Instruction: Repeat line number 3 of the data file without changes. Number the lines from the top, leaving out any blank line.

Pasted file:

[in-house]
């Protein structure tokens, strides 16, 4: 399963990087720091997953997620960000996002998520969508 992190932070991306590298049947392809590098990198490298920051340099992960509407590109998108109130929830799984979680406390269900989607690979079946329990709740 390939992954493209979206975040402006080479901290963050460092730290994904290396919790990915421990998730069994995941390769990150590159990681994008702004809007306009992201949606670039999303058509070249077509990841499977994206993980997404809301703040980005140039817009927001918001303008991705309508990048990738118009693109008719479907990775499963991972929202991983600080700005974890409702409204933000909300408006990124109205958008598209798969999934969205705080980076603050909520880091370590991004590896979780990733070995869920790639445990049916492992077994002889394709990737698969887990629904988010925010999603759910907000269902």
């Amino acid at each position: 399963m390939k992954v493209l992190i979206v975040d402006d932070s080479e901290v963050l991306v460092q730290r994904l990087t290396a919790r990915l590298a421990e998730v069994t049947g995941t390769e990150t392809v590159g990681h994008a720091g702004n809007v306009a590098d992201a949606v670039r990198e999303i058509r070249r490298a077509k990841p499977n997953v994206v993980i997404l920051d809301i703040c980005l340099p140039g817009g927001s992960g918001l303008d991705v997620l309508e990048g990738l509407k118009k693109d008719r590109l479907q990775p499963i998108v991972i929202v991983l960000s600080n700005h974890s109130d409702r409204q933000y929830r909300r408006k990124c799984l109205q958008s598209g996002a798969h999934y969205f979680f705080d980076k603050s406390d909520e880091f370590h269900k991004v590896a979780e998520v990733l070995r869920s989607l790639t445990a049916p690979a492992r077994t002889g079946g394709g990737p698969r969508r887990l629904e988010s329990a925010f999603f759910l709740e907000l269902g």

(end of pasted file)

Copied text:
């Amino acid at each position: 399963m390939k992954v493209l992190i979206v975040d402006d932070s080479e901290v963050l991306v460092q730290r994904l990087t290396a919790r990915l590298a421990e998730v069994t049947g995941t390769e990150t392809v590159g990681h994008a720091g702004n809007v306009a590098d992201a949606v670039r990198e999303i058509r070249r490298a077509k990841p499977n997953v994206v993980i997404l920051d809301i703040c980005l340099p140039g817009g927001s992960g918001l303008d991705v997620l309508e990048g990738l509407k118009k693109d008719r590109l479907q990775p499963i998108v991972i929202v991983l960000s600080n700005h974890s109130d409702r409204q933000y929830r909300r408006k990124c799984l109205q958008s598209g996002a798969h999934y969205f979680f705080d980076k603050s406390d909520e880091f370590h269900k991004v590896a979780e998520v990733l070995r869920s989607l790639t445990a049916p690979a492992r077994t002889g079946g394709g990737p698969r969508r887990l629904e988010s329990a925010f999603f759910l709740e907000l269902g």